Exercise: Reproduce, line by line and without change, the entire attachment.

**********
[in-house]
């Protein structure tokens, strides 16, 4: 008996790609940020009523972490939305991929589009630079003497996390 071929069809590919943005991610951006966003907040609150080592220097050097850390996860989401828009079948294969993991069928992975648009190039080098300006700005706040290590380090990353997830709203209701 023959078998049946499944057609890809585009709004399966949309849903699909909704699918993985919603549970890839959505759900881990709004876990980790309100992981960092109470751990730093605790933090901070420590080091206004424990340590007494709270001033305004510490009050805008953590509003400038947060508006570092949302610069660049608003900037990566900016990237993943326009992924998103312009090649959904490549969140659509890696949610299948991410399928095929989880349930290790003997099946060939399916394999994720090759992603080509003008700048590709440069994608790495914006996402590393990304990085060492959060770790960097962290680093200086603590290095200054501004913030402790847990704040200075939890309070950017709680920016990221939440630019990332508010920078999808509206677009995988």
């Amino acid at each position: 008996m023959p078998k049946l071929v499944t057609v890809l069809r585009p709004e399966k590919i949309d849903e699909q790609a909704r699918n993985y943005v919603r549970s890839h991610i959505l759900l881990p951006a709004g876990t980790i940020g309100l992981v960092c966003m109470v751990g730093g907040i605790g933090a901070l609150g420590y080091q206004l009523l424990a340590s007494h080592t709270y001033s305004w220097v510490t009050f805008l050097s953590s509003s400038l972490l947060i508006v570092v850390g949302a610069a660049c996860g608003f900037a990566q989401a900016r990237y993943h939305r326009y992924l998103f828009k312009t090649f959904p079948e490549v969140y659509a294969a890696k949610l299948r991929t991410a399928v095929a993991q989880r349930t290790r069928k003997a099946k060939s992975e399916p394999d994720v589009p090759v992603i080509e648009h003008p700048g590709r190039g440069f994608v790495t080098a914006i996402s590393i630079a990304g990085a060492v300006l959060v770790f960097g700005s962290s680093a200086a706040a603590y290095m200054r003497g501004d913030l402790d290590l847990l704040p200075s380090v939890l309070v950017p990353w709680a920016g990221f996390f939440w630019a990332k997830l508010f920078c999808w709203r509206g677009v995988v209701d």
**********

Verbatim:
[in-house]
């Protein structure tokens, strides 16, 4: 008996790609940020009523972490939305991929589009630079003497996390 071929069809590919943005991610951006966003907040609150080592220097050097850390996860989401828009079948294969993991069928992975648009190039080098300006700005706040290590380090990353997830709203209701 023959078998049946499944057609890809585009709004399966949309849903699909909704699918993985919603549970890839959505759900881990709004876990980790309100992981960092109470751990730093605790933090901070420590080091206004424990340590007494709270001033305004510490009050805008953590509003400038947060508006570092949302610069660049608003900037990566900016990237993943326009992924998103312009090649959904490549969140659509890696949610299948991410399928095929989880349930290790003997099946060939399916394999994720090759992603080509003008700048590709440069994608790495914006996402590393990304990085060492959060770790960097962290680093200086603590290095200054501004913030402790847990704040200075939890309070950017709680920016990221939440630019990332508010920078999808509206677009995988």
């Amino acid at each position: 008996m023959p078998k049946l071929v499944t057609v890809l069809r585009p709004e399966k590919i949309d849903e699909q790609a909704r699918n993985y943005v919603r549970s890839h991610i959505l759900l881990p951006a709004g876990t980790i940020g309100l992981v960092c966003m109470v751990g730093g907040i605790g933090a901070l609150g420590y080091q206004l009523l424990a340590s007494h080592t709270y001033s305004w220097v510490t009050f805008l050097s953590s509003s400038l972490l947060i508006v570092v850390g949302a610069a660049c996860g608003f900037a990566q989401a900016r990237y993943h939305r326009y992924l998103f828009k312009t090649f959904p079948e490549v969140y659509a294969a890696k949610l299948r991929t991410a399928v095929a993991q989880r349930t290790r069928k003997a099946k060939s992975e399916p394999d994720v589009p090759v992603i080509e648009h003008p700048g590709r190039g440069f994608v790495t080098a914006i996402s590393i630079a990304g990085a060492v300006l959060v770790f960097g700005s962290s680093a200086a706040a603590y290095m200054r003497g501004d913030l402790d290590l847990l704040p200075s380090v939890l309070v950017p990353w709680a920016g990221f996390f939440w630019a990332k997830l508010f920078c999808w709203r509206g677009v995988v209701d």